Hepatitis C: An In-Depth Guide


Prescription Drug Programs in Yukon

General information on drug coverage and benefit programs offered by the provincial, territorial and federal governments can be found here.

Registered First Nations and recognized Inuit people are able to access coverage for their hepatitis C medications through the Non-Insured Health Benefits (NIHB) program. NIHB is a federal program that provides eligible First Nations and Inuit people with coverage for many prescription drugs and health services.  People can contact NIHB by phone or mail at:

Non-Insured Health Benefits – Yukon Region
First Nations and Inuit Health
Health Canada
300 Main Street, Suite 100
Whitehorse, Yukon
Y1A 2B5                                                                                                                    

Toll-free: 1-866-362-6717

Coverage for Hepatitis C Medications

In Yukon, hepatitis specialists or nurses can apply, on their patient’s behalf, for drug benefits from the Chronic Disease Program. This program is designed to assist people with chronic diseases, including hepatitis C, by providing them with financial assistance to cover the cost of their medications. For Social Assistance recipients, the cost of hepatitis C medications is automatically covered by this program.

The Yukon drug formulary outlines hepatitis C medications that are eligible for coverage.

There are no restrictions on access to treatment based on level of liver injury (fibrosis stage) in Yukon. Some other jurisdictions still have restrictions on who qualifies for treatment coverage based on fibrosis level.

If people would like more information about Pharmacare, the Chronic Disease Program or the Children’s Drug and Optical Program, they can call 1-867-667-5092.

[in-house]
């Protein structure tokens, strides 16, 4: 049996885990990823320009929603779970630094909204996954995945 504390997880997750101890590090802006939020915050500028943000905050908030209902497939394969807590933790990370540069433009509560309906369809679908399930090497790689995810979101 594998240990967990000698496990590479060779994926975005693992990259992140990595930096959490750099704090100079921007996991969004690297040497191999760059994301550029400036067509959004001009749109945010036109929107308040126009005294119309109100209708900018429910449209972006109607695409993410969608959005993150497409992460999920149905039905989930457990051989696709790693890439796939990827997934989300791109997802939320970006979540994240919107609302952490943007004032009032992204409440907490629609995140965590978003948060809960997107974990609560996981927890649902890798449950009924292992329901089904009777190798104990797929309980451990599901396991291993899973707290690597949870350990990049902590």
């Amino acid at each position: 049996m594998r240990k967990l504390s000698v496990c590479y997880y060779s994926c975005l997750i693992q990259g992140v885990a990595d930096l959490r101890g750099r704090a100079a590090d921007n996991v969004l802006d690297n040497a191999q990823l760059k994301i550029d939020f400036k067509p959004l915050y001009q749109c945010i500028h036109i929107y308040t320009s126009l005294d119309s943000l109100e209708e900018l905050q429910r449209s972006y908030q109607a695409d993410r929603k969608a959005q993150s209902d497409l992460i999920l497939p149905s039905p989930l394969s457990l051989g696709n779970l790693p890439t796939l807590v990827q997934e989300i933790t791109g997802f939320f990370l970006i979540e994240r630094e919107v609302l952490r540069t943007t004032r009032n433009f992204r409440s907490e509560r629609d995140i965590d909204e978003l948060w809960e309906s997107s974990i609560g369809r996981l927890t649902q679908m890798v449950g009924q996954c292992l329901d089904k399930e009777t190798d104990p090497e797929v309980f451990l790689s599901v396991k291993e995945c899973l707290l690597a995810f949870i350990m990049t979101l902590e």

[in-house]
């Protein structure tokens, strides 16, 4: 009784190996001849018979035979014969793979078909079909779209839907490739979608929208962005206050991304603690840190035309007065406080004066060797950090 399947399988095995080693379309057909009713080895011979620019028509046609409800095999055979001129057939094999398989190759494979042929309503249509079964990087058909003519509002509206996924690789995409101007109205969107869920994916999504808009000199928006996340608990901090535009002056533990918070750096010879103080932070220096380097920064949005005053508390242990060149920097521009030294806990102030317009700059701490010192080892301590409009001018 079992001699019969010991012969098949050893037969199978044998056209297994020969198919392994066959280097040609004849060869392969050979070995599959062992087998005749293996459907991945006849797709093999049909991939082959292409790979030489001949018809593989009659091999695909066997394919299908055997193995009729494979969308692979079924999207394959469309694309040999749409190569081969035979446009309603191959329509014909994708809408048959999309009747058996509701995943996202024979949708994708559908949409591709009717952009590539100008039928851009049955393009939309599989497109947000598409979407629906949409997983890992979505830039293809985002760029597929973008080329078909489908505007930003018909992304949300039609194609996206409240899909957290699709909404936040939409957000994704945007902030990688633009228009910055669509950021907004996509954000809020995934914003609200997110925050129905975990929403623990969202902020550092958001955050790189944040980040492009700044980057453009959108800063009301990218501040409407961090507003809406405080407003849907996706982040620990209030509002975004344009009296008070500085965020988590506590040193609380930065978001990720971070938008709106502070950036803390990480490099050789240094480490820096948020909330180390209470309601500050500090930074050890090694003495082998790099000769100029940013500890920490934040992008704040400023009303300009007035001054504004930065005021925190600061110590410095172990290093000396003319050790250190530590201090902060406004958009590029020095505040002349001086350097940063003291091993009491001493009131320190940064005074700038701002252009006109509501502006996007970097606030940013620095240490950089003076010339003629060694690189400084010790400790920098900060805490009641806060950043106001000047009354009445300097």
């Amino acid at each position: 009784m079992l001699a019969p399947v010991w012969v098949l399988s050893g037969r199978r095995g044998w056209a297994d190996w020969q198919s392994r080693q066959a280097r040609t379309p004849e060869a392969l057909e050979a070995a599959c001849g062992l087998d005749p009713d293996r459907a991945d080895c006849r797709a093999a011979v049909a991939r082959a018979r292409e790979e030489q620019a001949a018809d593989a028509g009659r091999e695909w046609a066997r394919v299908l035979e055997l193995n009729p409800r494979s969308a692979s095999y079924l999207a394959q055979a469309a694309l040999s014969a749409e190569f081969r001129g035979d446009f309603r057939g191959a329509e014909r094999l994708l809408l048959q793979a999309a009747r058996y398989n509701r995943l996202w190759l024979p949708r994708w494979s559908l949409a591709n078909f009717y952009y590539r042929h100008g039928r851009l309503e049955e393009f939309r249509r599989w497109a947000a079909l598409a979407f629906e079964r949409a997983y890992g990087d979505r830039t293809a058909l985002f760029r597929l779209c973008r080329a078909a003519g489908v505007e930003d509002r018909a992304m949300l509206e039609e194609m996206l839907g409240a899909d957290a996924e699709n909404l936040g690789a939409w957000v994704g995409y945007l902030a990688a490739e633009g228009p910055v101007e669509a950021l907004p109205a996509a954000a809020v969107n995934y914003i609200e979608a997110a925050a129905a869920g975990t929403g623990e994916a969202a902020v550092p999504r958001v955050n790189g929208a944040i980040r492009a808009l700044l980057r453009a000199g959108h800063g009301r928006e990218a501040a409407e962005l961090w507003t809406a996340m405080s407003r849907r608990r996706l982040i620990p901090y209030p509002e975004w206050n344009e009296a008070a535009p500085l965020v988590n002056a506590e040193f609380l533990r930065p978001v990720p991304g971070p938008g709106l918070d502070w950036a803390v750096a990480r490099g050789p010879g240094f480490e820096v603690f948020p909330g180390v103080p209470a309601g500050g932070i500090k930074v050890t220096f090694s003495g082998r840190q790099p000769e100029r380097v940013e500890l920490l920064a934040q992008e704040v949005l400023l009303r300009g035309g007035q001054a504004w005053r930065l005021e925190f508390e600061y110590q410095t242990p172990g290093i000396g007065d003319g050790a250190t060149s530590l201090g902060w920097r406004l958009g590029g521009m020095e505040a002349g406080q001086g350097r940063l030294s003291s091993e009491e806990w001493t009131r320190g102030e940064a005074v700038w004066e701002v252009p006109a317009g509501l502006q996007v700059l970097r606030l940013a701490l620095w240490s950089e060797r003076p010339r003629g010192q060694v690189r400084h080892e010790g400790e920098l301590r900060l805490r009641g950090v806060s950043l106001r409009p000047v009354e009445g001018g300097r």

Costs and Coverage for Treatment in Canada

Some programs can be accessed by all Canadians. Examples include:

Private health insurance

Some health insurance policies offered through private insurance companies include coverage for prescription drugs. These programs often have their own deductible, or co-pay fee, and may have yearly maximums for prescription drugs.

Programs offered by pharmaceutical companies

The pharmaceutical companies that make Hep C medications have programs to help people complete treatment.

These programs have phone support for people on treatment, and part of this support is helping people to access the funding necessary to cover treatment costs. These programs can inform patients about local, provincial, and federal government programs for accessing treatment and can help the patient find out ways to maximize any public funding or private medical insurance (including the appeals process, if the patient also has a supportive doctor). If a person is eligible, some programs can help cover the insurance company co-pay fee, provincial or territorial plan's deductible, and a number of other expenses, depending on a person's specific situation.

AbbVie has the AbbVie Care Program for people taking Holkira Pak (dasabuvir, ombitasvir, paritaprevir and ritonavir) or Maviret (glecaprevir and pibrentasvir). Bristol-Myers Squibb Canada has the CLAIRE Program for people taking Daklinza (daclatasvir). Gilead Sciences has the Momentum HCV Support Program for people taking Epclusa (sofosbuvir and velpatasvir), Harvoni (sofosbuvir and ledipasvir), Sovaldi (sofosbuvir) or Vosevi (sofosbuvir, velpatasvir and voxilaprevir). Merck has the Merck Care Hepatitis Program for people taking Zepatier (elbasvir and grazoprevir).

For more information, contact:

 Merck Care Program


 Momentum Support Program (Gilead)


AbbVie Care 


CLAIRE Program (Bristol-Myers Squibb Canada)


People who contracted hepatitis C from a blood transfusion between 1986 and 1990 may be eligible to have hepatitis C treatment expenses covered by the Hepatitis C January 1, 1986 - July 1, 1990 Class Actions Settlement. To learn more about these programs, see Compensation.

Revised 2018.